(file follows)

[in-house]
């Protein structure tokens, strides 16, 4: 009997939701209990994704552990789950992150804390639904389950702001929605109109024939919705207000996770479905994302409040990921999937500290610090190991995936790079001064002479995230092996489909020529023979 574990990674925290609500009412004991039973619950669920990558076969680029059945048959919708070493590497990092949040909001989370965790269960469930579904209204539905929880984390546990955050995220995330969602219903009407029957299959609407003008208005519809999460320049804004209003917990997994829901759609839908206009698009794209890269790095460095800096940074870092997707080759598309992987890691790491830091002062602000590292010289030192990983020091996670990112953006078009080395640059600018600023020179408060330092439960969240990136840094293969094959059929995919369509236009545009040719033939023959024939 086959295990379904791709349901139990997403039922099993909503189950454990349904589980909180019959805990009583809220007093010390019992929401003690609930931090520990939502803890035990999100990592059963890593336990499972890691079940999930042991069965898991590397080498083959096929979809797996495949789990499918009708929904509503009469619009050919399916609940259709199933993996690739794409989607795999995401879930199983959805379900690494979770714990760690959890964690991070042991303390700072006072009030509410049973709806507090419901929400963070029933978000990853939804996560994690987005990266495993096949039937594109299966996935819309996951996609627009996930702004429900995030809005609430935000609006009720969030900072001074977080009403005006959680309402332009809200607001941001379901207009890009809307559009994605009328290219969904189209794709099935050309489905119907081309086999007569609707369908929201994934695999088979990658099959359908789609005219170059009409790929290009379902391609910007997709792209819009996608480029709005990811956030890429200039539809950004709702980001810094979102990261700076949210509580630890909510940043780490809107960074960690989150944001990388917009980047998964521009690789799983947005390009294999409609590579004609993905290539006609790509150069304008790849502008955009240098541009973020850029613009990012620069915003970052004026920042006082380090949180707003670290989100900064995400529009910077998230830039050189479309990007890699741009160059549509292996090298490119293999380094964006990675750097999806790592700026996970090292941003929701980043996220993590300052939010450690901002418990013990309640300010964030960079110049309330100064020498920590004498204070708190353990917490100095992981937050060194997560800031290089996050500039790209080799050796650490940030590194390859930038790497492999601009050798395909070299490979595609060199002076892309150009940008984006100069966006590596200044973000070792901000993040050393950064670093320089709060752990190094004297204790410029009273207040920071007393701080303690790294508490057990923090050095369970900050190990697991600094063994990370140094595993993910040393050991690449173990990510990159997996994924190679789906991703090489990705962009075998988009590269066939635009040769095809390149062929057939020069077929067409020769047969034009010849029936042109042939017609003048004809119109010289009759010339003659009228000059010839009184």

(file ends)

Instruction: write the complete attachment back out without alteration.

[in-house]
């Protein structure tokens, strides 16, 4: 009997939701209990994704552990789950992150804390639904389950702001929605109109024939919705207000996770479905994302409040990921999937500290610090190991995936790079001064002479995230092996489909020529023979 574990990674925290609500009412004991039973619950669920990558076969680029059945048959919708070493590497990092949040909001989370965790269960469930579904209204539905929880984390546990955050995220995330969602219903009407029957299959609407003008208005519809999460320049804004209003917990997994829901759609839908206009698009794209890269790095460095800096940074870092997707080759598309992987890691790491830091002062602000590292010289030192990983020091996670990112953006078009080395640059600018600023020179408060330092439960969240990136840094293969094959059929995919369509236009545009040719033939023959024939 086959295990379904791709349901139990997403039922099993909503189950454990349904589980909180019959805990009583809220007093010390019992929401003690609930931090520990939502803890035990999100990592059963890593336990499972890691079940999930042991069965898991590397080498083959096929979809797996495949789990499918009708929904509503009469619009050919399916609940259709199933993996690739794409989607795999995401879930199983959805379900690494979770714990760690959890964690991070042991303390700072006072009030509410049973709806507090419901929400963070029933978000990853939804996560994690987005990266495993096949039937594109299966996935819309996951996609627009996930702004429900995030809005609430935000609006009720969030900072001074977080009403005006959680309402332009809200607001941001379901207009890009809307559009994605009328290219969904189209794709099935050309489905119907081309086999007569609707369908929201994934695999088979990658099959359908789609005219170059009409790929290009379902391609910007997709792209819009996608480029709005990811956030890429200039539809950004709702980001810094979102990261700076949210509580630890909510940043780490809107960074960690989150944001990388917009980047998964521009690789799983947005390009294999409609590579004609993905290539006609790509150069304008790849502008955009240098541009973020850029613009990012620069915003970052004026920042006082380090949180707003670290989100900064995400529009910077998230830039050189479309990007890699741009160059549509292996090298490119293999380094964006990675750097999806790592700026996970090292941003929701980043996220993590300052939010450690901002418990013990309640300010964030960079110049309330100064020498920590004498204070708190353990917490100095992981937050060194997560800031290089996050500039790209080799050796650490940030590194390859930038790497492999601009050798395909070299490979595609060199002076892309150009940008984006100069966006590596200044973000070792901000993040050393950064670093320089709060752990190094004297204790410029009273207040920071007393701080303690790294508490057990923090050095369970900050190990697991600094063994990370140094595993993910040393050991690449173990990510990159997996994924190679789906991703090489990705962009075998988009590269066939635009040769095809390149062929057939020069077929067409020769047969034009010849029936042109042939017609003048004809119109010289009759010339003659009228000059010839009184």